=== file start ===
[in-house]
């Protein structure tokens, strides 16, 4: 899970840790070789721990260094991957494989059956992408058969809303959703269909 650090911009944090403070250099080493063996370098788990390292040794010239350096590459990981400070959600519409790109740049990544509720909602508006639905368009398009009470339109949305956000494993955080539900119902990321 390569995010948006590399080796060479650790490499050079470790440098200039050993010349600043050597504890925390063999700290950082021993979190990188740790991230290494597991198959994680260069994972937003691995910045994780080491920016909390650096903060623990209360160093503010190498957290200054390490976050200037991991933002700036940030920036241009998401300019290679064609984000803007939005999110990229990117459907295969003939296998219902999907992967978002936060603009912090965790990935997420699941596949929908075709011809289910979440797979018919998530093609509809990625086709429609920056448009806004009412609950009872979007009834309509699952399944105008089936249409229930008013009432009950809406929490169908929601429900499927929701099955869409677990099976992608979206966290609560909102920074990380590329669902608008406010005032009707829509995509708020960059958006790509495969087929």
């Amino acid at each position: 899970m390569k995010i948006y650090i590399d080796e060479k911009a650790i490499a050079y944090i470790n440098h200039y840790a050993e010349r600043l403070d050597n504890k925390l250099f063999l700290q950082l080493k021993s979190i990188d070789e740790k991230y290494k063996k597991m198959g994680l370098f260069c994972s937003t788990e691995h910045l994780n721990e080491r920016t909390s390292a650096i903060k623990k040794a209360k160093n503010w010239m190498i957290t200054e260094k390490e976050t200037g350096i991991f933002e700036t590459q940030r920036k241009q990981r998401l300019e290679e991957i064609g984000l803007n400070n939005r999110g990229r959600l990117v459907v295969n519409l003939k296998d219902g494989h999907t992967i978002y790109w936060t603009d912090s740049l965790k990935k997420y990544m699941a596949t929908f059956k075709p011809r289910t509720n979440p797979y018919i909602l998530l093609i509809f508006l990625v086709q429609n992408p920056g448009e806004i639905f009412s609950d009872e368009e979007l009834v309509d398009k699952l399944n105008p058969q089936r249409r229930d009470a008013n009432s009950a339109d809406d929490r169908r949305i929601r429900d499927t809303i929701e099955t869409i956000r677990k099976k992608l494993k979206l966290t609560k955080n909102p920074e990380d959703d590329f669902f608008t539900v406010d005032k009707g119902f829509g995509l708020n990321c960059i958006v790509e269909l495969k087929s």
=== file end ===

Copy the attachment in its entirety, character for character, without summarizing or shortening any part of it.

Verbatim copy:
[in-house]
């Protein structure tokens, strides 16, 4: 899970840790070789721990260094991957494989059956992408058969809303959703269909 650090911009944090403070250099080493063996370098788990390292040794010239350096590459990981400070959600519409790109740049990544509720909602508006639905368009398009009470339109949305956000494993955080539900119902990321 390569995010948006590399080796060479650790490499050079470790440098200039050993010349600043050597504890925390063999700290950082021993979190990188740790991230290494597991198959994680260069994972937003691995910045994780080491920016909390650096903060623990209360160093503010190498957290200054390490976050200037991991933002700036940030920036241009998401300019290679064609984000803007939005999110990229990117459907295969003939296998219902999907992967978002936060603009912090965790990935997420699941596949929908075709011809289910979440797979018919998530093609509809990625086709429609920056448009806004009412609950009872979007009834309509699952399944105008089936249409229930008013009432009950809406929490169908929601429900499927929701099955869409677990099976992608979206966290609560909102920074990380590329669902608008406010005032009707829509995509708020960059958006790509495969087929």
């Amino acid at each position: 899970m390569k995010i948006y650090i590399d080796e060479k911009a650790i490499a050079y944090i470790n440098h200039y840790a050993e010349r600043l403070d050597n504890k925390l250099f063999l700290q950082l080493k021993s979190i990188d070789e740790k991230y290494k063996k597991m198959g994680l370098f260069c994972s937003t788990e691995h910045l994780n721990e080491r920016t909390s390292a650096i903060k623990k040794a209360k160093n503010w010239m190498i957290t200054e260094k390490e976050t200037g350096i991991f933002e700036t590459q940030r920036k241009q990981r998401l300019e290679e991957i064609g984000l803007n400070n939005r999110g990229r959600l990117v459907v295969n519409l003939k296998d219902g494989h999907t992967i978002y790109w936060t603009d912090s740049l965790k990935k997420y990544m699941a596949t929908f059956k075709p011809r289910t509720n979440p797979y018919i909602l998530l093609i509809f508006l990625v086709q429609n992408p920056g448009e806004i639905f009412s609950d009872e368009e979007l009834v309509d398009k699952l399944n105008p058969q089936r249409r229930d009470a008013n009432s009950a339109d809406d929490r169908r949305i929601r429900d499927t809303i929701e099955t869409i956000r677990k099976k992608l494993k979206l966290t609560k955080n909102p920074e990380d959703d590329f669902f608008t539900v406010d005032k009707g119902f829509g995509l708020n990321c960059i958006v790509e269909l495969k087929s």